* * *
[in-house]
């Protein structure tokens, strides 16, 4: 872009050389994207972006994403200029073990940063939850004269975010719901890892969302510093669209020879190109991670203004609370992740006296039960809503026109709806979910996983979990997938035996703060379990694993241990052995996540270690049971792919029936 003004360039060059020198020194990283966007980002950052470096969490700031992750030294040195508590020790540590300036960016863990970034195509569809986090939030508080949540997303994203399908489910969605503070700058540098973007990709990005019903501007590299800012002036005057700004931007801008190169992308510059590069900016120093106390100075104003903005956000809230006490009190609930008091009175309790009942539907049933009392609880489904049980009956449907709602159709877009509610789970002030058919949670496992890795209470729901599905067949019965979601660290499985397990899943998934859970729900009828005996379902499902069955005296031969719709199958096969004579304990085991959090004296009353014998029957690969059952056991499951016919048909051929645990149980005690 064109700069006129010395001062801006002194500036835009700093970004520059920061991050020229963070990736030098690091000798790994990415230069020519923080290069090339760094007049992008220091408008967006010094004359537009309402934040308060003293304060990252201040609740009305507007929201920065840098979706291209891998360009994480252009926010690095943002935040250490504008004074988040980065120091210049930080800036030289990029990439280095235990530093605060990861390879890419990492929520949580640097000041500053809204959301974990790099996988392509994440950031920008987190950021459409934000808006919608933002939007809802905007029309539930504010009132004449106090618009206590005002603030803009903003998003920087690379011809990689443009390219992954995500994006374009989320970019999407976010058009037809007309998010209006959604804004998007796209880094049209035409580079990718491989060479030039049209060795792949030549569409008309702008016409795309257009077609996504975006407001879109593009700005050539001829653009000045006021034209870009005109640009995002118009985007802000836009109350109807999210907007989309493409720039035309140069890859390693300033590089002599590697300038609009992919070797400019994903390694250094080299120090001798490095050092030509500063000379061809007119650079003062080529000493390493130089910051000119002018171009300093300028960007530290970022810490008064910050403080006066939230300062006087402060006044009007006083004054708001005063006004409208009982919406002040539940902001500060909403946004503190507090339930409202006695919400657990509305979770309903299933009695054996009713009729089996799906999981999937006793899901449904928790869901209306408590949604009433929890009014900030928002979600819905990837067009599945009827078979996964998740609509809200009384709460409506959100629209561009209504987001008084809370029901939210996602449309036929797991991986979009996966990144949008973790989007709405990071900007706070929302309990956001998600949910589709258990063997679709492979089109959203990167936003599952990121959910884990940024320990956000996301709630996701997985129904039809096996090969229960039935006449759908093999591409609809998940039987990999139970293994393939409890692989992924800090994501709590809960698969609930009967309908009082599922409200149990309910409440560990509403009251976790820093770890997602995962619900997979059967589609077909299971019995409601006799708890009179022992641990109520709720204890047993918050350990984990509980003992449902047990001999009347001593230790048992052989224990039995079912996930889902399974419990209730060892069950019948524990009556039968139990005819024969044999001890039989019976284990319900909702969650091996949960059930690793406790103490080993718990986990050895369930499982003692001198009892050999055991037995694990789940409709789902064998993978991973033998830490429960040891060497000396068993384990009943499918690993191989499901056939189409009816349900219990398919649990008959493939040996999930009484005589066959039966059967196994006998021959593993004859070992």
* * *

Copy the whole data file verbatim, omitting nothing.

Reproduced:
[in-house]
């Protein structure tokens, strides 16, 4: 872009050389994207972006994403200029073990940063939850004269975010719901890892969302510093669209020879190109991670203004609370992740006296039960809503026109709806979910996983979990997938035996703060379990694993241990052995996540270690049971792919029936 003004360039060059020198020194990283966007980002950052470096969490700031992750030294040195508590020790540590300036960016863990970034195509569809986090939030508080949540997303994203399908489910969605503070700058540098973007990709990005019903501007590299800012002036005057700004931007801008190169992308510059590069900016120093106390100075104003903005956000809230006490009190609930008091009175309790009942539907049933009392609880489904049980009956449907709602159709877009509610789970002030058919949670496992890795209470729901599905067949019965979601660290499985397990899943998934859970729900009828005996379902499902069955005296031969719709199958096969004579304990085991959090004296009353014998029957690969059952056991499951016919048909051929645990149980005690 064109700069006129010395001062801006002194500036835009700093970004520059920061991050020229963070990736030098690091000798790994990415230069020519923080290069090339760094007049992008220091408008967006010094004359537009309402934040308060003293304060990252201040609740009305507007929201920065840098979706291209891998360009994480252009926010690095943002935040250490504008004074988040980065120091210049930080800036030289990029990439280095235990530093605060990861390879890419990492929520949580640097000041500053809204959301974990790099996988392509994440950031920008987190950021459409934000808006919608933002939007809802905007029309539930504010009132004449106090618009206590005002603030803009903003998003920087690379011809990689443009390219992954995500994006374009989320970019999407976010058009037809007309998010209006959604804004998007796209880094049209035409580079990718491989060479030039049209060795792949030549569409008309702008016409795309257009077609996504975006407001879109593009700005050539001829653009000045006021034209870009005109640009995002118009985007802000836009109350109807999210907007989309493409720039035309140069890859390693300033590089002599590697300038609009992919070797400019994903390694250094080299120090001798490095050092030509500063000379061809007119650079003062080529000493390493130089910051000119002018171009300093300028960007530290970022810490008064910050403080006066939230300062006087402060006044009007006083004054708001005063006004409208009982919406002040539940902001500060909403946004503190507090339930409202006695919400657990509305979770309903299933009695054996009713009729089996799906999981999937006793899901449904928790869901209306408590949604009433929890009014900030928002979600819905990837067009599945009827078979996964998740609509809200009384709460409506959100629209561009209504987001008084809370029901939210996602449309036929797991991986979009996966990144949008973790989007709405990071900007706070929302309990956001998600949910589709258990063997679709492979089109959203990167936003599952990121959910884990940024320990956000996301709630996701997985129904039809096996090969229960039935006449759908093999591409609809998940039987990999139970293994393939409890692989992924800090994501709590809960698969609930009967309908009082599922409200149990309910409440560990509403009251976790820093770890997602995962619900997979059967589609077909299971019995409601006799708890009179022992641990109520709720204890047993918050350990984990509980003992449902047990001999009347001593230790048992052989224990039995079912996930889902399974419990209730060892069950019948524990009556039968139990005819024969044999001890039989019976284990319900909702969650091996949960059930690793406790103490080993718990986990050895369930499982003692001198009892050999055991037995694990789940409709789902064998993978991973033998830490429960040891060497000396068993384990009943499918690993191989499901056939189409009816349900219990398919649990008959493939040996999930009484005589066959039966059967196994006998021959593993004859070992």